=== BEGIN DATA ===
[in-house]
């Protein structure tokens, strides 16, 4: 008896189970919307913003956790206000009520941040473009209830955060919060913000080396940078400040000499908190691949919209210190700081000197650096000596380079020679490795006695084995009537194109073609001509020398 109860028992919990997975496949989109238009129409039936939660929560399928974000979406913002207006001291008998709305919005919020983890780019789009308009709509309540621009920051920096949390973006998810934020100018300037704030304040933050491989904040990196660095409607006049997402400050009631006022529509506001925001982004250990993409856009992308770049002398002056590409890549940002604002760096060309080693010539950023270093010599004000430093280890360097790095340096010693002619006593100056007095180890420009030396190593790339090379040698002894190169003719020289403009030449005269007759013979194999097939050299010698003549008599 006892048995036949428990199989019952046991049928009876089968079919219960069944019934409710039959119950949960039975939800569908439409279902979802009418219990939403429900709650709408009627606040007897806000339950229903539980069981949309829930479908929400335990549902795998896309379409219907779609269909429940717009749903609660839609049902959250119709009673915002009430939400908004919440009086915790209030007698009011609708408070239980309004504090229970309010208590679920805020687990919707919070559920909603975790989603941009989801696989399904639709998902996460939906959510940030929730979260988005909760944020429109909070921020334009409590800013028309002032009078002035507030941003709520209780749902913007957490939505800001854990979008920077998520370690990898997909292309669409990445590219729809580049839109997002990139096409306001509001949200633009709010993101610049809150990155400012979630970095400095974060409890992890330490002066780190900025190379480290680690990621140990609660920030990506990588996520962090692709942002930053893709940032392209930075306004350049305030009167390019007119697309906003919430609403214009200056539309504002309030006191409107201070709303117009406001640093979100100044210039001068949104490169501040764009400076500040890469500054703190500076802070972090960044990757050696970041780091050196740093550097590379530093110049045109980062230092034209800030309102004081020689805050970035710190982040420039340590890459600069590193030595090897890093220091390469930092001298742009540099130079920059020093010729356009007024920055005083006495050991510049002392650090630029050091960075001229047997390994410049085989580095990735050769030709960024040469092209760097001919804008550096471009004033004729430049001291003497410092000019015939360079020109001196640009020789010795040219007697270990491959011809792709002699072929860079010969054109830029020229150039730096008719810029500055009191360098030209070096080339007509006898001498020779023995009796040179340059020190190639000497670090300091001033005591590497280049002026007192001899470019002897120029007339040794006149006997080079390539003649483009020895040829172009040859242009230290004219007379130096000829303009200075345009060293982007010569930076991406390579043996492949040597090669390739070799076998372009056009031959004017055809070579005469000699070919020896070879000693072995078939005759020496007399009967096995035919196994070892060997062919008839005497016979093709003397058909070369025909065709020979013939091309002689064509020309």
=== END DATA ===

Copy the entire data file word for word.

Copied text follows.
[in-house]
């Protein structure tokens, strides 16, 4: 008896189970919307913003956790206000009520941040473009209830955060919060913000080396940078400040000499908190691949919209210190700081000197650096000596380079020679490795006695084995009537194109073609001509020398 109860028992919990997975496949989109238009129409039936939660929560399928974000979406913002207006001291008998709305919005919020983890780019789009308009709509309540621009920051920096949390973006998810934020100018300037704030304040933050491989904040990196660095409607006049997402400050009631006022529509506001925001982004250990993409856009992308770049002398002056590409890549940002604002760096060309080693010539950023270093010599004000430093280890360097790095340096010693002619006593100056007095180890420009030396190593790339090379040698002894190169003719020289403009030449005269007759013979194999097939050299010698003549008599 006892048995036949428990199989019952046991049928009876089968079919219960069944019934409710039959119950949960039975939800569908439409279902979802009418219990939403429900709650709408009627606040007897806000339950229903539980069981949309829930479908929400335990549902795998896309379409219907779609269909429940717009749903609660839609049902959250119709009673915002009430939400908004919440009086915790209030007698009011609708408070239980309004504090229970309010208590679920805020687990919707919070559920909603975790989603941009989801696989399904639709998902996460939906959510940030929730979260988005909760944020429109909070921020334009409590800013028309002032009078002035507030941003709520209780749902913007957490939505800001854990979008920077998520370690990898997909292309669409990445590219729809580049839109997002990139096409306001509001949200633009709010993101610049809150990155400012979630970095400095974060409890992890330490002066780190900025190379480290680690990621140990609660920030990506990588996520962090692709942002930053893709940032392209930075306004350049305030009167390019007119697309906003919430609403214009200056539309504002309030006191409107201070709303117009406001640093979100100044210039001068949104490169501040764009400076500040890469500054703190500076802070972090960044990757050696970041780091050196740093550097590379530093110049045109980062230092034209800030309102004081020689805050970035710190982040420039340590890459600069590193030595090897890093220091390469930092001298742009540099130079920059020093010729356009007024920055005083006495050991510049002392650090630029050091960075001229047997390994410049085989580095990735050769030709960024040469092209760097001919804008550096471009004033004729430049001291003497410092000019015939360079020109001196640009020789010795040219007697270990491959011809792709002699072929860079010969054109830029020229150039730096008719810029500055009191360098030209070096080339007509006898001498020779023995009796040179340059020190190639000497670090300091001033005591590497280049002026007192001899470019002897120029007339040794006149006997080079390539003649483009020895040829172009040859242009230290004219007379130096000829303009200075345009060293982007010569930076991406390579043996492949040597090669390739070799076998372009056009031959004017055809070579005469000699070919020896070879000693072995078939005759020496007399009967096995035919196994070892060997062919008839005497016979093709003397058909070369025909065709020979013939091309002689064509020309």